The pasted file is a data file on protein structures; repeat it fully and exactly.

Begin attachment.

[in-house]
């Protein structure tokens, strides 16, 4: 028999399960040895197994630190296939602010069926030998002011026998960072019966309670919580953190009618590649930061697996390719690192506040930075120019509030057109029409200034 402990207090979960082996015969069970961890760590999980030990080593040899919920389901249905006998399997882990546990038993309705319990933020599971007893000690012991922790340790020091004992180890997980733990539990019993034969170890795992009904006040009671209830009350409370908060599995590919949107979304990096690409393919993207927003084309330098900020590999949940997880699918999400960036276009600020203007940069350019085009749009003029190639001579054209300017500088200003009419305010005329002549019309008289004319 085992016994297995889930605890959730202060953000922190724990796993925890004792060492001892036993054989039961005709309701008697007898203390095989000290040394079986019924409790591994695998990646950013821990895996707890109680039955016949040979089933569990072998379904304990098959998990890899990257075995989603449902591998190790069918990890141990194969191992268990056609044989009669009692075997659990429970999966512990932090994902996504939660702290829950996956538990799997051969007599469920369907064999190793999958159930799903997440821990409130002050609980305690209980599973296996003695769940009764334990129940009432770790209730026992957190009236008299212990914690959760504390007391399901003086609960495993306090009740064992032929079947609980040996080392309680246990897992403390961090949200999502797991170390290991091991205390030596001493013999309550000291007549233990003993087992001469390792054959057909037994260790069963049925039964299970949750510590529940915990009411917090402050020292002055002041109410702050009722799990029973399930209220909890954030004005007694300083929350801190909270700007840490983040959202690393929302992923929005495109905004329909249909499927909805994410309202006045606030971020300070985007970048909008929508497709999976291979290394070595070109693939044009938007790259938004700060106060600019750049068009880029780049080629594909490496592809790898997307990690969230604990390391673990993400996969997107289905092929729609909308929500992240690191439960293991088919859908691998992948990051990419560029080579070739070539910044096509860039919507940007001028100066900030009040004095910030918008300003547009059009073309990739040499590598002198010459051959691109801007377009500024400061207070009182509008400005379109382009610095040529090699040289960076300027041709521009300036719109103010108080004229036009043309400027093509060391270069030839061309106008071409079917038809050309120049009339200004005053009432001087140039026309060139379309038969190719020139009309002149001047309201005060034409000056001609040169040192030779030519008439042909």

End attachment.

[in-house]
């Protein structure tokens, strides 16, 4: 028999399960040895197994630190296939602010069926030998002011026998960072019966309670919580953190009618590649930061697996390719690192506040930075120019509030057109029409200034 402990207090979960082996015969069970961890760590999980030990080593040899919920389901249905006998399997882990546990038993309705319990933020599971007893000690012991922790340790020091004992180890997980733990539990019993034969170890795992009904006040009671209830009350409370908060599995590919949107979304990096690409393919993207927003084309330098900020590999949940997880699918999400960036276009600020203007940069350019085009749009003029190639001579054209300017500088200003009419305010005329002549019309008289004319 085992016994297995889930605890959730202060953000922190724990796993925890004792060492001892036993054989039961005709309701008697007898203390095989000290040394079986019924409790591994695998990646950013821990895996707890109680039955016949040979089933569990072998379904304990098959998990890899990257075995989603449902591998190790069918990890141990194969191992268990056609044989009669009692075997659990429970999966512990932090994902996504939660702290829950996956538990799997051969007599469920369907064999190793999958159930799903997440821990409130002050609980305690209980599973296996003695769940009764334990129940009432770790209730026992957190009236008299212990914690959760504390007391399901003086609960495993306090009740064992032929079947609980040996080392309680246990897992403390961090949200999502797991170390290991091991205390030596001493013999309550000291007549233990003993087992001469390792054959057909037994260790069963049925039964299970949750510590529940915990009411917090402050020292002055002041109410702050009722799990029973399930209220909890954030004005007694300083929350801190909270700007840490983040959202690393929302992923929005495109905004329909249909499927909805994410309202006045606030971020300070985007970048909008929508497709999976291979290394070595070109693939044009938007790259938004700060106060600019750049068009880029780049080629594909490496592809790898997307990690969230604990390391673990993400996969997107289905092929729609909308929500992240690191439960293991088919859908691998992948990051990419560029080579070739070539910044096509860039919507940007001028100066900030009040004095910030918008300003547009059009073309990739040499590598002198010459051959691109801007377009500024400061207070009182509008400005379109382009610095040529090699040289960076300027041709521009300036719109103010108080004229036009043309400027093509060391270069030839061309106008071409079917038809050309120049009339200004005053009432001087140039026309060139379309038969190719020139009309002149001047309201005060034409000056001609040169040192030779030519008439042909």